Farmers and Ranchers Unified

Posted on : April 10th, 2024

Two men and a horse

Ben Sr. Bertagna and Ben Jr. with their work horses Prince & Barney that helped harvest their almond crops in the 1950’s.

American Farmers and Ranchers have had a long history of collaborating and working together with a few battles along the way. Back in the mid to late 1800’s conflicts between farmers and ranchers were mostly over land. The farmers who were farming the land and growing crops were frustrated with cattle stampeding and damaging their crops. The solution came when fencing was installed, and more rigid property lines were put in place. With these rocky times long behind us, Farmers and Ranchers today have many parallels, and for the majority of the time fighting and lobbying for the same cause of keeping land and water for their parallel purpose of feeding America.

The ’Job Description’

If there were an actual job description for a farmer or rancher, it would look something like this. “This position includes long hours outdoors rain or shine, having a 24/7 way of life. Constant emergencies that need immediate attention may occur at any hour of the day. There is no manual, so you must be able to constantly learn and adapt as every season is different and therefore the skill of being able to be able to navigate through unpredictable weather will be required. There is no steady pay, as your paycheck will result in the outcome from the many unforeseen and uncontrolled elements of mother nature and the unstable commodity prices. You must possess a lot of grit and optimism. The minimal skills required are that of an economist, meteorologist, scientist, fence-building, welding, conservationist, mechanical engineering, and financial planning.” That’s a lot of hats to be worn!

Maisie Jane’s great cousin, Thomas, inspecting her flock of sheep.

Maisie Jane’s great cousin, Thomas, inspecting her flock of sheep.

What’s Important to Farmers and Ranchers

The FAMILY farming and ranching lifestyle sits at the top of priorities. The fact that 90% of U.S. farming and ranching operations are family-operated says a lot. These professions are more than ‘jobs’, they are lifestyle choices. The responsibility of taking care of the land and animals, feeding the people is a big responsibility that takes heart, soul, sweat, and labor, which is why it involves the entire family. Both a blessing and sometimes a curse, it takes all family members helping hands when needed. 

The Hurtado girls helping plant a field.

The Hurtado girls helping plant a field

Growing up on my family farm where we both were farmers and raised animals to eat, the timing of my needs sometimes seemed inconvenient.

It meant being woken in the middle of the night because of needed help in the barn with lambing ewes or help during harvest time in the summer when my friends were hanging out at the river. But the blessing is that working beside your parents, experiencing first-hand what they do every day to put food on your table, you quickly appreciate and are aware of what hard work does. It’s also a unifying lifestyle bringing the family together in wholesome ways. Praying together, “Lord bless our crops” was nightly as faith and optimism kept us going.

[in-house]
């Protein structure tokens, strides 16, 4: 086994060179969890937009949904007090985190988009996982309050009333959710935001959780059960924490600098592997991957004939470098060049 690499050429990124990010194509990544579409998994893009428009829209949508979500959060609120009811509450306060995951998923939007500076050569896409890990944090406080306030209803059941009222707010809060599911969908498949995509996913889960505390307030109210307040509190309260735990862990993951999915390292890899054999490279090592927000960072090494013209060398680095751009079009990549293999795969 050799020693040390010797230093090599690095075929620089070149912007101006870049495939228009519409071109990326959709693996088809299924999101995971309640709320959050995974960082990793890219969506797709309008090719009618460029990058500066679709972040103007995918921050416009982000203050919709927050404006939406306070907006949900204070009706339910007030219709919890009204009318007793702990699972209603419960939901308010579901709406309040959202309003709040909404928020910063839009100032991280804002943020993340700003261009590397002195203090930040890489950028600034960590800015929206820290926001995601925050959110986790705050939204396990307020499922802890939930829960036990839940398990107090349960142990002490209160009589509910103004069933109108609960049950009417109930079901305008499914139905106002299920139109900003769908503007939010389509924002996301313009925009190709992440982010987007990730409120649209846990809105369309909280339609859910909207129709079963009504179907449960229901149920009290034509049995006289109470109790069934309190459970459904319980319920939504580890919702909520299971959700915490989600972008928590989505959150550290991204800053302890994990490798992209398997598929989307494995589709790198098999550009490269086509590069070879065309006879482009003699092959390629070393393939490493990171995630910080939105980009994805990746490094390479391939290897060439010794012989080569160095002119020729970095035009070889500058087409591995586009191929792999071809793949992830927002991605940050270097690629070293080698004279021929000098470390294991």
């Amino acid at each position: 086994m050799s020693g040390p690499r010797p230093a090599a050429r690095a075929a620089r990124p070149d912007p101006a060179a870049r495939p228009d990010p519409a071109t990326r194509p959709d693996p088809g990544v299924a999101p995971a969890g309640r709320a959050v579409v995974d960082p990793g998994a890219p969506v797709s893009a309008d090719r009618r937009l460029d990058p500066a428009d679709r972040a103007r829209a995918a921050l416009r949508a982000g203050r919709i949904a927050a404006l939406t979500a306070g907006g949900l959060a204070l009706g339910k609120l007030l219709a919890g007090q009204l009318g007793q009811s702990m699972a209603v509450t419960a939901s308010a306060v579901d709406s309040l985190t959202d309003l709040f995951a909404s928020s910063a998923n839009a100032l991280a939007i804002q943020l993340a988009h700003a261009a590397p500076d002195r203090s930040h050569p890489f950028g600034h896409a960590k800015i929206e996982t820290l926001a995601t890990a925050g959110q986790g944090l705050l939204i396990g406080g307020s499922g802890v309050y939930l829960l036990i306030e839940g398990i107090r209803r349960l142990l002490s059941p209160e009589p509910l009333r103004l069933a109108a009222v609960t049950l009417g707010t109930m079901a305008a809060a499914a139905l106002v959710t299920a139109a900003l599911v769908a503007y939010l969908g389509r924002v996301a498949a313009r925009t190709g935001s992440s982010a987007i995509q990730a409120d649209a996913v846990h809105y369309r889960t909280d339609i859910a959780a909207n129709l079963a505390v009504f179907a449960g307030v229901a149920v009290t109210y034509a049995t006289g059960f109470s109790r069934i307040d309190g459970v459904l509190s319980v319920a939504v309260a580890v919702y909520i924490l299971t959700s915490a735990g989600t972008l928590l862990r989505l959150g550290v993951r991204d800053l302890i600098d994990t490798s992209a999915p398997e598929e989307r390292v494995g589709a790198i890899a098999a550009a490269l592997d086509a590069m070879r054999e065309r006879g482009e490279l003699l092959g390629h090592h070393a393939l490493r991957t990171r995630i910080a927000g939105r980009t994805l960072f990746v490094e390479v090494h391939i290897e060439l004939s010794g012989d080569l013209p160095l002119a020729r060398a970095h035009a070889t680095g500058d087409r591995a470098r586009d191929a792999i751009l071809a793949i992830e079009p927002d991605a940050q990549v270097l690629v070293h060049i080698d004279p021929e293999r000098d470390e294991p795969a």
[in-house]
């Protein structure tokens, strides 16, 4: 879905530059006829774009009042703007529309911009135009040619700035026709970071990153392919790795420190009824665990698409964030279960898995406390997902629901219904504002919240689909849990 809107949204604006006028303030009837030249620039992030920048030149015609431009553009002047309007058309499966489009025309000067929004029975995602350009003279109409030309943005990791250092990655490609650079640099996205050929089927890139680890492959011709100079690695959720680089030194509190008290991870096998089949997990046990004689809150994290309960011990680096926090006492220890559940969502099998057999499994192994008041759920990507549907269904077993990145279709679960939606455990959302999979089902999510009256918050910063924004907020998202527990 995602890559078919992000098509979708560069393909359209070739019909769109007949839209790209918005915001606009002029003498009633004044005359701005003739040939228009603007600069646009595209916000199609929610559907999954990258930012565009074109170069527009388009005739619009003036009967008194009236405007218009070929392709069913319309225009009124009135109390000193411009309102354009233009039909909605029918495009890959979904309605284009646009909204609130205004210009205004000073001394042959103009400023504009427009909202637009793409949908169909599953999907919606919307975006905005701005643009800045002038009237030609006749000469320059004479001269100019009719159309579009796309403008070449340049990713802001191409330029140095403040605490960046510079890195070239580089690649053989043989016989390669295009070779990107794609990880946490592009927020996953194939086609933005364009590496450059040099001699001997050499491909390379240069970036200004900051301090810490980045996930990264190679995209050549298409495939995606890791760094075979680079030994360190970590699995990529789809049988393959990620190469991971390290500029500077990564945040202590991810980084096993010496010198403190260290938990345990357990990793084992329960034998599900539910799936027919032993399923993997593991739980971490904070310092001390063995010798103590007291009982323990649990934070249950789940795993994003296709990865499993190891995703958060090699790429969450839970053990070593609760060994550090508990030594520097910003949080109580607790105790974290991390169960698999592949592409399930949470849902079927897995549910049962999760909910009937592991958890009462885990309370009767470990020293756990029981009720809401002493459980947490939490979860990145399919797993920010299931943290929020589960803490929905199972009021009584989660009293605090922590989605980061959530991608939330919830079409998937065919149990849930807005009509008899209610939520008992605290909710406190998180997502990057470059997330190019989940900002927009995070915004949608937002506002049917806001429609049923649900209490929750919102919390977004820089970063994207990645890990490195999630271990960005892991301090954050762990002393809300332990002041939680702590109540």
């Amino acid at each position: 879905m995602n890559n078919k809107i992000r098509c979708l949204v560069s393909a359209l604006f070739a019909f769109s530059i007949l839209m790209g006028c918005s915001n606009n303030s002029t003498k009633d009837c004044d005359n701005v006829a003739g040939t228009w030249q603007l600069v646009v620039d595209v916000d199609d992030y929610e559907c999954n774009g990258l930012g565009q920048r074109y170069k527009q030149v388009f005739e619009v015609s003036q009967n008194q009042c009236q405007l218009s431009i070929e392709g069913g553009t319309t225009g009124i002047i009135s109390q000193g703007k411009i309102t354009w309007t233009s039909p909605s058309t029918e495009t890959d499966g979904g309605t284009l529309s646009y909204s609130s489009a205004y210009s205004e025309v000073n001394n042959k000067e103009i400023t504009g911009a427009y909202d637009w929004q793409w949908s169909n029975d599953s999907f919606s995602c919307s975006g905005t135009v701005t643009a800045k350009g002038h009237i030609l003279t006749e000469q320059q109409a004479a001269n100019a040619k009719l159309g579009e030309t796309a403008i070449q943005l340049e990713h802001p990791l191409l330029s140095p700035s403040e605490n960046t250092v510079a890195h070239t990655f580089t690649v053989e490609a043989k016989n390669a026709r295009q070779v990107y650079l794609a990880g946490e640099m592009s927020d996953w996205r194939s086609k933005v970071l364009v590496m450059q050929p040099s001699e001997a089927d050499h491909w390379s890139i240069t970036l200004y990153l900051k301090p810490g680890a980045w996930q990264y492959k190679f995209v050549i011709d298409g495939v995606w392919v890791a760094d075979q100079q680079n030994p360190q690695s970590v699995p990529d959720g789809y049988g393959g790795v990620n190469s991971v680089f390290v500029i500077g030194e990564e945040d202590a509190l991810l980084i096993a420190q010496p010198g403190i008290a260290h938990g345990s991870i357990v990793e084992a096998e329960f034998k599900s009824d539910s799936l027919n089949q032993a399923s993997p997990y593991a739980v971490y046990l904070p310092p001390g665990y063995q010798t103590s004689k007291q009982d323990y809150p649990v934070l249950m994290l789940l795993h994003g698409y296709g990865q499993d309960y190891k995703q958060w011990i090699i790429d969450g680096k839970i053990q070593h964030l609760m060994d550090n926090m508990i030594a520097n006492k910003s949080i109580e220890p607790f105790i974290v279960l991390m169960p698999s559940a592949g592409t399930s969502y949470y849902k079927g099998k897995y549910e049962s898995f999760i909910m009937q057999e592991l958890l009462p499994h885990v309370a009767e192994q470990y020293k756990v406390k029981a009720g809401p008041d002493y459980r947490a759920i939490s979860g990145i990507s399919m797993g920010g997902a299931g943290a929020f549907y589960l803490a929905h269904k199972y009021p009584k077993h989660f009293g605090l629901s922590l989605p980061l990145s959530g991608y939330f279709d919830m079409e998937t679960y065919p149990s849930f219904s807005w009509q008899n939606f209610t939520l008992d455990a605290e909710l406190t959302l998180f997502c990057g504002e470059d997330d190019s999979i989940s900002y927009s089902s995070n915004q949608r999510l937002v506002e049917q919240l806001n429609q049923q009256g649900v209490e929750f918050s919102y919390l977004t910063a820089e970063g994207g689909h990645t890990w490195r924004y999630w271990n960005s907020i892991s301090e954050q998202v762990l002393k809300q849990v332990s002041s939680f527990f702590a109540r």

Practicing Good Land Stewardship

Practicing good land stewardship is key to any farmer or rancher. They always go the extra mile to ensure they are implementing practices that will generate both profit and sustainability in their valued land for generations to come. Many farmers and ranchers live on their operations, so having safe practices hits home where they want the best. They are constantly learning new technology and wavering the balance between that and time-tested traditional practices that will have good yields and added benefits to the land.                                                                                                               

Worldly People

With farmers and ranchers feeding not only the U.S.A. but also the world, they must be up to date on the global market. What happens in Asia and Europe affects their operations at home. With continual rising costs and shrinking global market availability, our farmers and ranchers must be smarter than ever. Finding ways to maximize their production’s value and profitability while having lower costs is the ultimate challenge. 

A Golden Opportunity:  What a farmer doesn’t want a rancher needs.

Other than Farmers and Ranchers having so much in common with their lifestyles they also share some wonderful co-essive partners.

The Hull, shell, and almond kernel.

The Hull, shell, and almond kernel.

Farmers grow some key protein sources to able healthy and rapid growth rates in ranchers’ meat operations.

There is one ‘by-product’ that takes a star position for almond farmers that Dairy cow operations love. That is Almond hulls. The very outer layer of the almond is called the almond hull. It’s leathery in texture and comprises 48% of the overall Almond weight at harvest with the remaining 32% being the almond kernel or ‘meat’, and 20% shell.

California has close to 2 billion pounds of almond hulls in California annually. Back in 1951; Weir, Velasco et al. 1965, and subsequently, the research of Aguilar et al. (1984) was of paramount importance to expanding the use of almond hulls as a feed source for dairy cattle. This annual by-product has been marketed, sold, and appreciated by the Dairy industry. It assists lactating cows with the nutrition they need so we can enjoy milk, ‘Does a body good’.   

Bradley and Sons Steer                                                    


Maisie Jane and Her Nutty Team!